Flu has caused 82 deaths in Canada but it's not too late to get the shot: doctors
It’s not too late to get vaccinated against influenza, which has caused 82 deaths so far this season in Canada, doctors say.
Health officials in Canada, the U.S., the U.K., Europe, China and elsewhere are seeing higher numbers of confirmed cases of influenza this year, about halfway through the flu season.
“Some years are little more rough than others. This year seems to be a bit more of a rough season,” infectious diseases specialist at Toronto General Hospital Dr. Isaac Bogoch told CTV’s Your Morning. “Wash your hands, get the flu shot, stay home from work if you’re sick, it really is that simple.”
Bogoch says it’s not too late to get the flu shot. It takes about two weeks to become effective and the flu season typically runs to early March. The flu shot is not perfect, but Canadians should get it because it reduces risk and is the best protection available, the doctor said on Friday. Research also suggests that, even if the vaccine doesn't prevent someone from getting the flu, it could help lessen the symptoms.
As of Jan. 13, there have been 20,349 lab-confirmed flu cases, 2,168 hospitalizations and 82 deaths so far this season, according to the Public Health Agency of Canada.
“The number of hospitalizations is considerably elevated relative to the same period in the previous two seasons,” PHAC said in its weekly FluWatch report, published Friday.
The report says influenza is “widespread” in most of Ontario and southern British Columbia, and present at least sporadically in most parts of the country.
Officials in Australia said its flu season, which is now over, was the worst in more than a decade, and the U.K. is reporting the most severe toll in seven years. The U.S. Centers for Disease Control and Prevention called it a flu epidemic last week and says for the first time in 13 years of monitoring, every state in the continental U.S. is in the midst of “widespread” flu activity.
This year’s virus is proving to be particularly aggressive. Doctors correctly predicted this year’s dominant flu strain, H3N2, but the virus mutated before the vaccine could be manufactured. Some doctors have said the vaccine is only about 10 per cent effective against H3N2. But it is considered to be working well against other strains in circulation.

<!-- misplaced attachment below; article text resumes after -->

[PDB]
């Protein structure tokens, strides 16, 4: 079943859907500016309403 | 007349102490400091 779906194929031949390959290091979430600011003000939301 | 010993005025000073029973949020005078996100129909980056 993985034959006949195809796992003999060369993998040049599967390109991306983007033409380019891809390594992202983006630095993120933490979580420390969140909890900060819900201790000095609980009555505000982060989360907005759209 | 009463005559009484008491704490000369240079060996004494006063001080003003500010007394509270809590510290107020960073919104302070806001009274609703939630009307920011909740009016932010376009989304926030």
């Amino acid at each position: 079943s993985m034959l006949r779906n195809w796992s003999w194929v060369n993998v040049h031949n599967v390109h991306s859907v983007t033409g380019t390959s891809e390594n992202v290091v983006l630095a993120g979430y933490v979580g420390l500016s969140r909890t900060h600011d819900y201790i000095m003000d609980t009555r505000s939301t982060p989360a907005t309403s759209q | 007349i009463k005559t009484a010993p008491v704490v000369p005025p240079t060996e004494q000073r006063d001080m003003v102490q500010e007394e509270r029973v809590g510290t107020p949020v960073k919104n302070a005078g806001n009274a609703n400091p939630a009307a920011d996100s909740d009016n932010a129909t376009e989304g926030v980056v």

This year’s B strain, known as B/Yamagata, began circulating in the fall, much earlier than usual.
Doctors in Calgary and Hamilton have reported sharply elevated flu cases that were overwhelming emergency departments and B.C.’s provincial health officer warned in December that flu cases affecting children were rising earlier and faster than expected.
Dr. Amesh Adalja, an infectious disease physician in Pittsburgh, says the H3N2 virus is “notorious for causing severe flu seasons.”
Flu is one of the most contagious infectious diseases. Carriers can spread it a day before they feel symptoms, making it very hard to control, Adalja said during a Friday appearance on CTV News Channel.
The virus can live on surfaces for more than 24 hours and it’s also highly adept at mutating as it jumps from person to person. It takes about 24 hours after a fever has passed for a person to become non-contagious.
Thousands of people die each year of influenza. While they tend to be the very old or young or the medically compromised, every year some young, active, healthy people die, too, says Adalja. In the U.S., victims this season have included an aspiring personal trainer, a marathoner and a 10-year-old hockey player.
“It tends to not be the norm and it tends to be pretty rare but it does happen and it’s important that a young person who is suffering from flu doesn’t procrastinate and gets medical help if they need it.”
Go to the doctor if you have an unremitting fever, are short of breath, can’t stay hydrated can’t get or if you are pregnant or have a condition that suppresses your immune system. The flu usually lasts about a week.
There is hope for a universal flu vaccine in the medium to long term, said Bogoch.
“Nothing is going to come out next year but there is certainly a lot of research and development on how to develop a better flu vaccine, meaning can we develop one shot that would cover for every type of flu. Because we know every year the different strains come and go and the strains can change.”
This year, is the 100th anniversary of the beginning of the 1918 influenza pandemic, which killed at least 50 million people worldwide. It’s been nine years since the last pandemic flu, the 2009 swine flu, which swept swiftly around the world. An international group of scientists concluded in 2013 that it killed 203,000 people.